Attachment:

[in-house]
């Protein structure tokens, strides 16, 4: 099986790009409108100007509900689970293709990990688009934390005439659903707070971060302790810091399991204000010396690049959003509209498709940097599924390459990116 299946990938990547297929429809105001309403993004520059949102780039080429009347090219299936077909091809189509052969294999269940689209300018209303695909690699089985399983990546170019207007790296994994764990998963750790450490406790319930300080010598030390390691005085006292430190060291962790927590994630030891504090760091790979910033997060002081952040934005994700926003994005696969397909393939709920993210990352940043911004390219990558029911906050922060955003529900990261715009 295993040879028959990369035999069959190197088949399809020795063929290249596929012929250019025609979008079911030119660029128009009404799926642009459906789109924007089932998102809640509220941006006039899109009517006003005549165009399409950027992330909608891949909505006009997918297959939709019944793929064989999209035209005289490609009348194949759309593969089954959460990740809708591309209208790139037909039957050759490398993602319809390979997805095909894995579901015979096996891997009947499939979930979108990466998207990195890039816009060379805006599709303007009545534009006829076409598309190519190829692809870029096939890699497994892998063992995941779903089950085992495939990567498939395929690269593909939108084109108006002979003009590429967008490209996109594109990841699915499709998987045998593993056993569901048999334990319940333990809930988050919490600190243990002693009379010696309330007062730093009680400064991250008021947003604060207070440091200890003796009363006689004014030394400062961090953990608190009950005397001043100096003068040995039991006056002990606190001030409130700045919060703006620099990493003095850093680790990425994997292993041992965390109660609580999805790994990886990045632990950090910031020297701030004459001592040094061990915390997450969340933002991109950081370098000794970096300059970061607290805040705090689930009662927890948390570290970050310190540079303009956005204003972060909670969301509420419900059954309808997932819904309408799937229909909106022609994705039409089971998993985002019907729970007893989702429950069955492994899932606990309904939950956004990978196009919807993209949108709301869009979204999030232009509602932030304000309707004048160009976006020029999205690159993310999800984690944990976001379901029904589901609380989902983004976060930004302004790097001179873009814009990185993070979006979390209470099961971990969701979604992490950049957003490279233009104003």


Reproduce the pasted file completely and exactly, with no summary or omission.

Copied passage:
[in-house]
């Protein structure tokens, strides 16, 4: 099986790009409108100007509900689970293709990990688009934390005439659903707070971060302790810091399991204000010396690049959003509209498709940097599924390459990116 299946990938990547297929429809105001309403993004520059949102780039080429009347090219299936077909091809189509052969294999269940689209300018209303695909690699089985399983990546170019207007790296994994764990998963750790450490406790319930300080010598030390390691005085006292430190060291962790927590994630030891504090760091790979910033997060002081952040934005994700926003994005696969397909393939709920993210990352940043911004390219990558029911906050922060955003529900990261715009 295993040879028959990369035999069959190197088949399809020795063929290249596929012929250019025609979008079911030119660029128009009404799926642009459906789109924007089932998102809640509220941006006039899109009517006003005549165009399409950027992330909608891949909505006009997918297959939709019944793929064989999209035209005289490609009348194949759309593969089954959460990740809708591309209208790139037909039957050759490398993602319809390979997805095909894995579901015979096996891997009947499939979930979108990466998207990195890039816009060379805006599709303007009545534009006829076409598309190519190829692809870029096939890699497994892998063992995941779903089950085992495939990567498939395929690269593909939108084109108006002979003009590429967008490209996109594109990841699915499709998987045998593993056993569901048999334990319940333990809930988050919490600190243990002693009379010696309330007062730093009680400064991250008021947003604060207070440091200890003796009363006689004014030394400062961090953990608190009950005397001043100096003068040995039991006056002990606190001030409130700045919060703006620099990493003095850093680790990425994997292993041992965390109660609580999805790994990886990045632990950090910031020297701030004459001592040094061990915390997450969340933002991109950081370098000794970096300059970061607290805040705090689930009662927890948390570290970050310190540079303009956005204003972060909670969301509420419900059954309808997932819904309408799937229909909106022609994705039409089971998993985002019907729970007893989702429950069955492994899932606990309904939950956004990978196009919807993209949108709301869009979204999030232009509602932030304000309707004048160009976006020029999205690159993310999800984690944990976001379901029904589901609380989902983004976060930004302004790097001179873009814009990185993070979006979390209470099961971990969701979604992490950049957003490279233009104003």